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DIVISION OF RESOURCES

NATURAL
Wildlife Resources Section
324 Fourth Avenue
South Charleston M b 25303-1224
Telephone (304) 558-2771
Joe Manchin 111 Fax (304) 558-3147 FrankJezioro
Governor TDD 1-800-354-6087 Director
October 26, 2009

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Mr. Mike Sponsler c-
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Technical Director I
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BHE Environmental, Iiic e


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5300 East Main St., Ste 101 z .I,&rn
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Columbus, OH 43213 09-03La- -s
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Re: Pinnacle Wind Force, LLC’s Bat Risk Assessment, Avian f i s k


Assessment and Habitat Assessment _ I

Dear Mr. Sponsler:

The West Virginia Division of Natural Resources (WVDNR) has reviewed the
Pinnacle Wind Force, LLC’s Bat Risk Assessment, Avian Risk Assessment and Habitat
Assessment, and, as requested by your firm, provides the following comments which will
assist your compliance with the West Virginia Public Service Cominissioii peimitting
requirements. These comments are provided because we anticipate that this project will
negatively impact ow: avian and mammaliaii charge resources as listed in West Virginia
State Code Chapter 20-1-2 and 20-2-5-(26), wliicli defines “wild animals” and unlawful
acts regarding the take of these resources, respectively.

Based on the studies mentioned above, knowledge of the habitats and species
present on the adjacent Allegheny Wildlife Management Area, and post-construction data
collected at other wind facilities in the East, especially the Mountaineer facility in Tucker
County, WV, the WVDNR believes that the Pinnacle Wind Force (PWF) project will
negatively impact bats, birds (including bald and golden eagles), and additional rare
species associated with the talus habitats found at this site. The WVDNR disagrees with
Pinnacle’s Bat Risk Assessment’s conclusioii that the risk to bats is low. Studies of bat
mortalities repoi-ted from operational wind facilities in the East, including the one in
Tucker County, WV, have documented extremely high mortality rates, especially during
the fall migratioii period. The WVDNR does not anticipate tlie mortality rates at
Pinnacle will differ significantly from these facilities.
Mr. Mike Spoiisler
Page 2
October 26, 2009

PWF must develop a plan to minimize inipacts to rare species during the
construction phase and develop an adaptive management plan for facility operations to
iiiiiiiiiiize bat, bird and other rare species mortalities once the facility is operational. This
plan should be developed by PWF aiid approved by the WVDNR prior to any
construction at the site.

The adaptive management plan must address the expected level of take aiid what
operational inodificatioiis (Le., changing cut in speed, feathering under certain conditions,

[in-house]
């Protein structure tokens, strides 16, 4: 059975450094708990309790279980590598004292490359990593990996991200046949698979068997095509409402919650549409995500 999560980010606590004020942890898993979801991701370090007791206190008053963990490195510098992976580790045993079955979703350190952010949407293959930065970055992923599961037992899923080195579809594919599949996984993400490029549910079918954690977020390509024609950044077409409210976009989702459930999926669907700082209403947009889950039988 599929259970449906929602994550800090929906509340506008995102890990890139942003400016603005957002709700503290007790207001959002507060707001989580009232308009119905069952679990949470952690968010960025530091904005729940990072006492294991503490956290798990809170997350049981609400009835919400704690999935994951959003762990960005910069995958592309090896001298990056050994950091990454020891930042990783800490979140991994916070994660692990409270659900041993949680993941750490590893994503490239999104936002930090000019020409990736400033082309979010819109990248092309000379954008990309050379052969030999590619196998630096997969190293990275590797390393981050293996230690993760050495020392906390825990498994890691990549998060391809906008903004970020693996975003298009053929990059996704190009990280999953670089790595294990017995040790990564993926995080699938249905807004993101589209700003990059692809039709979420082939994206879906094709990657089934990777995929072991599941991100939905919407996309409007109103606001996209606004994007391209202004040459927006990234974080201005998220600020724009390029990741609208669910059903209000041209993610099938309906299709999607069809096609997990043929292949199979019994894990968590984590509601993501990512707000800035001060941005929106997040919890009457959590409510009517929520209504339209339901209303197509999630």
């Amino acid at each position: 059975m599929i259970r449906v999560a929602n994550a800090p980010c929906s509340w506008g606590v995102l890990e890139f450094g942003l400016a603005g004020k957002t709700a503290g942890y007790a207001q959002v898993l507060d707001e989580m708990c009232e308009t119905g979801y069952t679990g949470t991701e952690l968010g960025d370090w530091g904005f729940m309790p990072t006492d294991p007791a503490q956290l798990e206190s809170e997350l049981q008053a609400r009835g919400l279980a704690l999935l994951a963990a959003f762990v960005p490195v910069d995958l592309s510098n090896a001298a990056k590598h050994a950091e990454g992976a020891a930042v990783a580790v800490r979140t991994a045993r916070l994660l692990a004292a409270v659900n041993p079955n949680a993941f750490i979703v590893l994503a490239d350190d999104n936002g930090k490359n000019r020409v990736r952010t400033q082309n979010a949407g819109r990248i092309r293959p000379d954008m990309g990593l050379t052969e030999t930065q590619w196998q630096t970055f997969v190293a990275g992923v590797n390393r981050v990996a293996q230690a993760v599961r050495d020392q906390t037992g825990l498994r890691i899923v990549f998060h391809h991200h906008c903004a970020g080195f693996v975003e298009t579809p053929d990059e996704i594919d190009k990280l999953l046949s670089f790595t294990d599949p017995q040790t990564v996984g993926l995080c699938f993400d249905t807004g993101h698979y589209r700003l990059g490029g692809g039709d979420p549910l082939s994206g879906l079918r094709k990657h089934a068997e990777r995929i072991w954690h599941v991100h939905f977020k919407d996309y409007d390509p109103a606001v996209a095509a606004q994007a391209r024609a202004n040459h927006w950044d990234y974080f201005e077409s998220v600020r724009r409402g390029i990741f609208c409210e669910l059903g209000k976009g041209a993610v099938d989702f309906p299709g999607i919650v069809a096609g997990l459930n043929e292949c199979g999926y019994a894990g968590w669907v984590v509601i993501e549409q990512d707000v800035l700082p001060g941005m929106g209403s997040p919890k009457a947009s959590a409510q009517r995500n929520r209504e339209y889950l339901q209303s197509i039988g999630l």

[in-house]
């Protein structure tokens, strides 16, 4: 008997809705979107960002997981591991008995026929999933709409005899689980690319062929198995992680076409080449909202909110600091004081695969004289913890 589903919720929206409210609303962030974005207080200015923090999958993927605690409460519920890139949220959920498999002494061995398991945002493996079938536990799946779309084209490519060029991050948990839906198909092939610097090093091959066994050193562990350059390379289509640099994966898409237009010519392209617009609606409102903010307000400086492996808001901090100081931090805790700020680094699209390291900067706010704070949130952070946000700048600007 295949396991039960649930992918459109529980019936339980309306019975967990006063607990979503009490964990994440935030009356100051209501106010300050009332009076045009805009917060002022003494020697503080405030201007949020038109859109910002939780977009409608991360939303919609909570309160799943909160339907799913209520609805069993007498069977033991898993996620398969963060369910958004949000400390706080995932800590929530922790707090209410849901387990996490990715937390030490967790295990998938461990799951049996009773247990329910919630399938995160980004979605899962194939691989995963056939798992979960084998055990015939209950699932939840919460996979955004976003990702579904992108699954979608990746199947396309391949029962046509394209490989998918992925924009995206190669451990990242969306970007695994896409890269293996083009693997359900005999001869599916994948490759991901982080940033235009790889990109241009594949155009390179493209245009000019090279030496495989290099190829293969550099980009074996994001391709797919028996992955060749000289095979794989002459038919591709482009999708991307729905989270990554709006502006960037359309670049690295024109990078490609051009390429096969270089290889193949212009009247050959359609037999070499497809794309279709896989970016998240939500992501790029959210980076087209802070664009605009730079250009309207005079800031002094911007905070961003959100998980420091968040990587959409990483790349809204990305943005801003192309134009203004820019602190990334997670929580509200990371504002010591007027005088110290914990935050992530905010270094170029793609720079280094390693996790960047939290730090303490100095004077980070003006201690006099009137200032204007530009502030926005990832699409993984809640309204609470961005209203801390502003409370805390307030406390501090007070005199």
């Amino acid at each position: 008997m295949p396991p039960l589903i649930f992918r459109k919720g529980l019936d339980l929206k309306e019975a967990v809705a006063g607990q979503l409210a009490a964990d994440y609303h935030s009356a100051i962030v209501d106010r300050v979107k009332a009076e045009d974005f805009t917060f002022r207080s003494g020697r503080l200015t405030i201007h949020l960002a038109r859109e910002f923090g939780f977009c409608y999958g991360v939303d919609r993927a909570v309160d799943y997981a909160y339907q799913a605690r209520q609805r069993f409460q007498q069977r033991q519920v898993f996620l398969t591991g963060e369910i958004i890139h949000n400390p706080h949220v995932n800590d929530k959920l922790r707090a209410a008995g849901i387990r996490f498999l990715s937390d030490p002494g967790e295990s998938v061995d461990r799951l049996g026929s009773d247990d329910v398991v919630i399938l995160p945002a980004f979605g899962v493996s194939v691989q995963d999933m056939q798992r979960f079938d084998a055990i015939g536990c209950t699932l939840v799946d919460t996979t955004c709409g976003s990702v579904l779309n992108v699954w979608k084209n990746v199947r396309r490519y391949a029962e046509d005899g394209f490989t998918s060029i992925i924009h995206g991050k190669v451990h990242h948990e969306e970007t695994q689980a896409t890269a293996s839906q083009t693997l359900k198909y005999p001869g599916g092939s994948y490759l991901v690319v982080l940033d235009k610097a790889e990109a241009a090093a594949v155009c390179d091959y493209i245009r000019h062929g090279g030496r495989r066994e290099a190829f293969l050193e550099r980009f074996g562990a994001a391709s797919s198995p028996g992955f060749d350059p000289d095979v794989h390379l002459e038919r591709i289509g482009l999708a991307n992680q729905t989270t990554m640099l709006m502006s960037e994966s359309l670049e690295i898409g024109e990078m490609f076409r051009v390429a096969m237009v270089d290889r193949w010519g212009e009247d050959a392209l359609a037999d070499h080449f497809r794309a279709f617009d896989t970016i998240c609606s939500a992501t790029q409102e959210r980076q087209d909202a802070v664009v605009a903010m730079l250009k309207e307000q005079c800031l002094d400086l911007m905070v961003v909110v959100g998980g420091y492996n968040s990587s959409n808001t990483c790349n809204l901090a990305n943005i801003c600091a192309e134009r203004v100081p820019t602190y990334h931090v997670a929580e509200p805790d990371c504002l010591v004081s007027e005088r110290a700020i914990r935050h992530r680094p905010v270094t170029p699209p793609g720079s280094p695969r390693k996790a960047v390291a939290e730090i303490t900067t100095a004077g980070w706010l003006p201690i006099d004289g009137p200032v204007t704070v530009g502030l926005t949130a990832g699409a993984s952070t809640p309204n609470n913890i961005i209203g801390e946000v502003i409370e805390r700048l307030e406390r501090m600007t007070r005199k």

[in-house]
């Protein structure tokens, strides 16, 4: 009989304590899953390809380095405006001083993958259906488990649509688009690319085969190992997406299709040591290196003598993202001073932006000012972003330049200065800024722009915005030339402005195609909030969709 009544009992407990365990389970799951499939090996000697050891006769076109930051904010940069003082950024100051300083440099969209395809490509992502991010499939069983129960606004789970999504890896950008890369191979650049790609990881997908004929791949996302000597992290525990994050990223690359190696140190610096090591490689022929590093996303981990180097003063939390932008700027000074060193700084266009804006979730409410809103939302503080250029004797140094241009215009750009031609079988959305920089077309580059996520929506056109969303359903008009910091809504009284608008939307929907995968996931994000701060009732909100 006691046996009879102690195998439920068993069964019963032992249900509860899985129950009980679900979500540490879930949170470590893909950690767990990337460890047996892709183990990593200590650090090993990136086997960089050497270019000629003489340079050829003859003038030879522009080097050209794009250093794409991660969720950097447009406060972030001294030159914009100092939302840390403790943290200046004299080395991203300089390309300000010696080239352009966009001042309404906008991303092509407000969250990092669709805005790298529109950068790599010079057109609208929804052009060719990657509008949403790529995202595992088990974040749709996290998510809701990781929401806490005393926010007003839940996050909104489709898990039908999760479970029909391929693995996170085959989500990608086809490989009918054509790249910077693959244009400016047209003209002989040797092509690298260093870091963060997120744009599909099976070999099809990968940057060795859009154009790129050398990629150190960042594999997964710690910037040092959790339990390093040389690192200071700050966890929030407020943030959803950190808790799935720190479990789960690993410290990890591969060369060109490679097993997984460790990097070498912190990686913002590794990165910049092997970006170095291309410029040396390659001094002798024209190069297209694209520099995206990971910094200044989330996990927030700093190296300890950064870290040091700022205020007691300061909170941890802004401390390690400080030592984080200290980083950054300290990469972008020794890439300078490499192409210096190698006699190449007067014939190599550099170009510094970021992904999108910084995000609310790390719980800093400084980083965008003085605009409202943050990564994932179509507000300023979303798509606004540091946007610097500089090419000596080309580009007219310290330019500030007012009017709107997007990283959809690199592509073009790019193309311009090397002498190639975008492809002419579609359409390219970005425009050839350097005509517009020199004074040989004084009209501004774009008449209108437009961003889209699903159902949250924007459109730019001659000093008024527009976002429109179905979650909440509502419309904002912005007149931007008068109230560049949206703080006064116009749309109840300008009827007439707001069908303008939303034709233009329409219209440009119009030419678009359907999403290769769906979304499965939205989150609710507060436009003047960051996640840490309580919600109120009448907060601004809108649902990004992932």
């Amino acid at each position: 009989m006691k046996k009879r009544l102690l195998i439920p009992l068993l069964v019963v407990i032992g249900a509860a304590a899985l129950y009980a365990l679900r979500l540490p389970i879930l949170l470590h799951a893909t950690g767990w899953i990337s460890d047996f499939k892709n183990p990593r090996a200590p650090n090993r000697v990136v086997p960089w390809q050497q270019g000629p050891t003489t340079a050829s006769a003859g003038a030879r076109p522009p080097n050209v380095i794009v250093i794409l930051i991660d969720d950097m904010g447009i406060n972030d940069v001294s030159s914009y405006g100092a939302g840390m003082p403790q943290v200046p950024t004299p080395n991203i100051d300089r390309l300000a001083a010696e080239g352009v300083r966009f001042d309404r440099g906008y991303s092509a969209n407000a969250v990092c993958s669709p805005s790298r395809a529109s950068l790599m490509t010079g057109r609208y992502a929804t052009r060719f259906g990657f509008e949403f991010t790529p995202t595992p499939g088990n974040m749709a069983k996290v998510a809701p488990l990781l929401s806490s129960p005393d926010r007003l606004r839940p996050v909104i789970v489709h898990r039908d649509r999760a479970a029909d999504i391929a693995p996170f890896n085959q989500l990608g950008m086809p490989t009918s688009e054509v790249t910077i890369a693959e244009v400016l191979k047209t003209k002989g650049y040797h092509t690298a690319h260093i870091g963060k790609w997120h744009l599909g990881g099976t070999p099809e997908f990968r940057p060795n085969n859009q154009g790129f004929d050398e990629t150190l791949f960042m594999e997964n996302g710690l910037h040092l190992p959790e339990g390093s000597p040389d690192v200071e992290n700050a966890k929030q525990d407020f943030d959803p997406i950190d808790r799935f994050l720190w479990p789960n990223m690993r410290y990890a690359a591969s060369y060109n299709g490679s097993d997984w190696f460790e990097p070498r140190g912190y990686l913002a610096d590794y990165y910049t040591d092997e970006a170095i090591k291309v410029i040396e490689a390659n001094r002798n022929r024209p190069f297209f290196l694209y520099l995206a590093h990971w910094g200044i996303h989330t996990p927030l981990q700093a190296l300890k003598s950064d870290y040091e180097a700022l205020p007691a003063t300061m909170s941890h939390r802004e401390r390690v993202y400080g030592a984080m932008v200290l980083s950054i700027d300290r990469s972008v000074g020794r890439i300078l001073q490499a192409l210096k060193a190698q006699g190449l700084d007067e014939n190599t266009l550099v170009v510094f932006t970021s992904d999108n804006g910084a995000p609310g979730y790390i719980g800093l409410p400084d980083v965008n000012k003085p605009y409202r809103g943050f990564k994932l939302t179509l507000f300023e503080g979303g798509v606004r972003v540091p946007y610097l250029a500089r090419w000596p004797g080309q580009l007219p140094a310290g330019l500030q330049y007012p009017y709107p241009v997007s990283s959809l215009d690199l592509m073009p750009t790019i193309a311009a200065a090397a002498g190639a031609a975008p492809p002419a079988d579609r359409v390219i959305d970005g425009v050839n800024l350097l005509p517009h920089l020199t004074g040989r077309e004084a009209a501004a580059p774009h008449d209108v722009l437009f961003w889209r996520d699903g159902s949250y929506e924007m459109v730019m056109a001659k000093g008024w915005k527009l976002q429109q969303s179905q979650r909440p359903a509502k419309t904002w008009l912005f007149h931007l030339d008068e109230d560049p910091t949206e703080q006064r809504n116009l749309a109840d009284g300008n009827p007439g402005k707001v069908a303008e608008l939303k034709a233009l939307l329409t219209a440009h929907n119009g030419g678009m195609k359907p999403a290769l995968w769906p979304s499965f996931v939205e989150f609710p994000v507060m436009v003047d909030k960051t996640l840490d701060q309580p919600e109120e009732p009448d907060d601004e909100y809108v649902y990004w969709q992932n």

etc.) will be taken to iniiiiinize take if documented bat, bird and other rare species
mortalities are above acceptable levels. This will, of course, require post-constructioii
inoiiitoring of bird, bat and other ltills to determine baseline mortality' levels and to
document reductions due to the modification of operational pracsices. The WVDNR
believes there is sufficient inforination from studies at existing wind developments,
including those located in the Eastern United States, to assist with developing such an
adaptive management plan. By definition, the plan may need to be modified in tlie future :
as new inforination
, .
becomes available.

The WVDNR provides tlie followiiig coininents specific to the development of an


adaptive iiianagenieiit plan for PWF based on your avian and bat risk assessments,
Pinnacle's habitat assessment studies and studies conducted at other facilities in tlie
region and WVDNR institutional expertise relative to rare species and habitats.

High bat mortalities should be anticipated and efforts niade to iniiiiinize bird and,
especially, bat mortalities. Efforts should focus on, but not be restricted to, the fall
migration period. If the pattern documented at other facilities is observed at the Pinnacle
site, migratory (tree) bats will comprise the largest proportion of the kills. However,
other species will also be impacted and this could potentially include federally listed
species.

Some of the highest summer concentrations of small-footed bats (a WV Species


of Greatest Conservation Need and a Northeast Regional Species of Concern) in West
Virginia have been documented near the Pinnacle site and small-footed bats made up 14
percent of the spring, two percent of the summer and six percent of the fall mist net bat
captures at the Pinnacle site. Although the risk assessment asserts that these bats will not
be impacted because they will fly beneath rotor height, it is not lcnown how these bats
will interact with wind turbines. Impacts to these bats need to be determined tlrougli
post-construction assessment and potential impacts to this bat inust be addressed.

The anticipated mortalities at this and other wind facilities must be considered in
light of White Nose Syndrome (WNS) wliicli is seriously impacting bats, at least cave
bats, in the Northeastern United States. WNS was detected in West Virginia in January
2009. Because of this additional stress on bat populations, mortalities from other sources
should be minimized to tlie greatest extent possible. The eastern pipistrelle (tricolor bat)
Mr. Mike Spoiisler
Page 3
October 26, 2009

is of particular concern because it appears to be impacted significantly by both wind


projects and WNS.

Tlie adaptive management plan must iiiclude post-construction mortality


monitoring for the life of the project with iiiteiisive nioiiitoriiig during at least the first
three years of operation. This will allow assessment of bat and bird mortality and tlie
efficacy of operational modifications and other mitigation strategies. To address bird and
bat mortalities, post-construction monitoring should include spring, summer and fall
inoiiitoring using tlie Casselman project in Peiuisylvania as tlie starting point for protocol
development. The 2008 Casselniaii report can be found at the link below and a report 011
the 2009 studies at this site is foi-tlicoiiiing: